Thrashed by Hurricane Maria, Monkey Island Tries to Rebuild, Bolstered by Support From Scientific Community
Researchers from the University of Pennsylvania and other international universities are working to save an invaluable scientific resource badly damaged during Hurricane Maria: a population of rhesus macaques living on a remote island, as well as the staff and facilities that support them.
More than 1,000 free-ranging monkeys live on Cayo Santiago, a small Puerto Rican island. These animals have provided researchers a unique field site since the 1930s, the longest-running primate site in the world. It’s work that cannot be done almost anywhere else.
The monkeys roam free on the natural tropical island, but they also are so habituated to humans that they can be involved in up-close and personal work, allowing researchers unprecedented access into the animals’ daily lives. This social microcosm has shed light on questions as diverse as how the monkeys think, choose friends and choose mates, as well as the genetic underpinnings of their complex social behaviors.
On Sept. 20, Cayo Santiago received a direct hit from Hurricane Maria, then a Category 4 storm that devastated Puerto Rico and other parts of the Caribbean.
“This fragile population somehow survived this awful storm, but we need to act quickly to save them and the important scientific possibilities they represent,” said Michael Platt, the James S. Riepe University Professor at Penn with appointments in psychology, neuroscience and marketing in the School of Arts & Sciences, Perelman School of Medicine and Wharton School. “Unless we immediately rebuild the infrastructure on the island, as well as the lives of the people who support it, this important resource may disappear.”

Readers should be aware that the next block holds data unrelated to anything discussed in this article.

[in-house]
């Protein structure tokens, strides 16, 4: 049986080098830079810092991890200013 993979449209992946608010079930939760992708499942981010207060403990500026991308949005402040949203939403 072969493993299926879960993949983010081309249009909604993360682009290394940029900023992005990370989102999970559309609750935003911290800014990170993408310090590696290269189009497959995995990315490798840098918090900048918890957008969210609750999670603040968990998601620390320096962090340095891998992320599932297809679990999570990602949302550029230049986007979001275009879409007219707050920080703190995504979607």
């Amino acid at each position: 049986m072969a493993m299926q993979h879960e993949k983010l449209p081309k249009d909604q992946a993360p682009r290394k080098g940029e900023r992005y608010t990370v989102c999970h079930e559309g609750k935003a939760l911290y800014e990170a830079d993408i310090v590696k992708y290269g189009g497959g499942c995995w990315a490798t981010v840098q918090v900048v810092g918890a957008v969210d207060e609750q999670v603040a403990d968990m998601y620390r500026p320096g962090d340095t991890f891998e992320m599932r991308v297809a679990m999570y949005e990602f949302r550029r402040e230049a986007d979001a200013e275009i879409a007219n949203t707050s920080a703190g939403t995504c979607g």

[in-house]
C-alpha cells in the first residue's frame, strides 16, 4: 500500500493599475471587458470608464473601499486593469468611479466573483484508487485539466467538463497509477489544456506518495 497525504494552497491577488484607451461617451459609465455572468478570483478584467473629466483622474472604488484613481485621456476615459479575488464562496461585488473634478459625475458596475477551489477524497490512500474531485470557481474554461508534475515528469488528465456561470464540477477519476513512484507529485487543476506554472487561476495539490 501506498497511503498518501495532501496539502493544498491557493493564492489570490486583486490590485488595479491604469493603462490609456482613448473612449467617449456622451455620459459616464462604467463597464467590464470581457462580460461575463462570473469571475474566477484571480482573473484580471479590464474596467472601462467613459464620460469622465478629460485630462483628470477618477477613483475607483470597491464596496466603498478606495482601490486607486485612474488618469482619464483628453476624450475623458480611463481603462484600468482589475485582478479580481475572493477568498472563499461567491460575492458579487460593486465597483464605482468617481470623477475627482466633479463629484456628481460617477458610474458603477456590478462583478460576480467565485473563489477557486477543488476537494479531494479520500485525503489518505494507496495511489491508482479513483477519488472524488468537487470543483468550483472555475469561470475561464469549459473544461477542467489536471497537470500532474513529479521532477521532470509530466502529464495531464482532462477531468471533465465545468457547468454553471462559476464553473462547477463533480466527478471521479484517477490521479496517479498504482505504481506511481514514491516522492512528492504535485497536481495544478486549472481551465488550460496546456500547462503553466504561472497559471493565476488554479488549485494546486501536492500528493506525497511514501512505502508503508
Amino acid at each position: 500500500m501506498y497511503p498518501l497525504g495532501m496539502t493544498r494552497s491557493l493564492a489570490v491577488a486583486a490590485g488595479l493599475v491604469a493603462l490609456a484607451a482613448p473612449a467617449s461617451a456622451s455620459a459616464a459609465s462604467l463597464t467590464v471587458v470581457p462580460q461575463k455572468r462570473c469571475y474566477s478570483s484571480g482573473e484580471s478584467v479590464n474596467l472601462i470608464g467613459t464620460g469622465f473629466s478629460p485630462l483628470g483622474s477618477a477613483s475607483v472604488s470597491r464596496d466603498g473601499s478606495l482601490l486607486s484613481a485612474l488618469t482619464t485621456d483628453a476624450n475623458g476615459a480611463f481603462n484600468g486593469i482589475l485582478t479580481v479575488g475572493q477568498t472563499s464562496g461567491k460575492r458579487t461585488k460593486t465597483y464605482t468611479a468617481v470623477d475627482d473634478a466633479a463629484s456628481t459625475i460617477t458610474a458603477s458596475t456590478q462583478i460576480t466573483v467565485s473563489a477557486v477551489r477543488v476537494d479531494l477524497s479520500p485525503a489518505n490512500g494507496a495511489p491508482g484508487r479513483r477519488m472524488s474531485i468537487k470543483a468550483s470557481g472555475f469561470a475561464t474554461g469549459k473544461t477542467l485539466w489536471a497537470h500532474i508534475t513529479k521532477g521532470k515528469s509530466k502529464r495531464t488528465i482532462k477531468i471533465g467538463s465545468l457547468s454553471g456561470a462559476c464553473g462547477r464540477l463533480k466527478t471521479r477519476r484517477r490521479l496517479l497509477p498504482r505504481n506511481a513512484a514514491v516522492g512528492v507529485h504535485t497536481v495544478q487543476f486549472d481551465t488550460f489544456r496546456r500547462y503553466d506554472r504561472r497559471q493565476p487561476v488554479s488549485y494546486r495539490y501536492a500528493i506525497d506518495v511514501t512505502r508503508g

International researchers are now working hard to do just that. The team includes scholars from Penn, New York University, Yale University, the University of Buffalo, the University of Exeter in the United Kingdom, the University of Michigan, the University of Puerto Rico and the University of Washington from fields such as biological anthropology, psychology and neuroscience.
After Hurricane Maria hit, the staff of Cayo Santiago went to heroic lengths to reach the island and assess the monkey groups, even surveying damage by helicopter.
“All the different social groups on the island have been accounted for,” said James Higham of NYU, “which means that most of these resilient monkeys weathered this powerful storm.”
But the situation is still precarious.
“Vegetation on the island has been decimated, and the infrastructure providing life-sustaining fresh water has been destroyed,” said Noah Snyder-Mackler of the University of Washington.
The scientists said they hope this newly organized relief effort can address these pressing problems.
People living in surrounding communities are suffering even more. The ongoing humanitarian crisis in Puerto Rico — which currently has limited electricity, fuel, food and water — has had a dire impact on the neighboring community of Punta Santiago and the region of Humacao in general. Many of the staff who live near the site have lost everything, and limited phone service has left others still unaccounted for.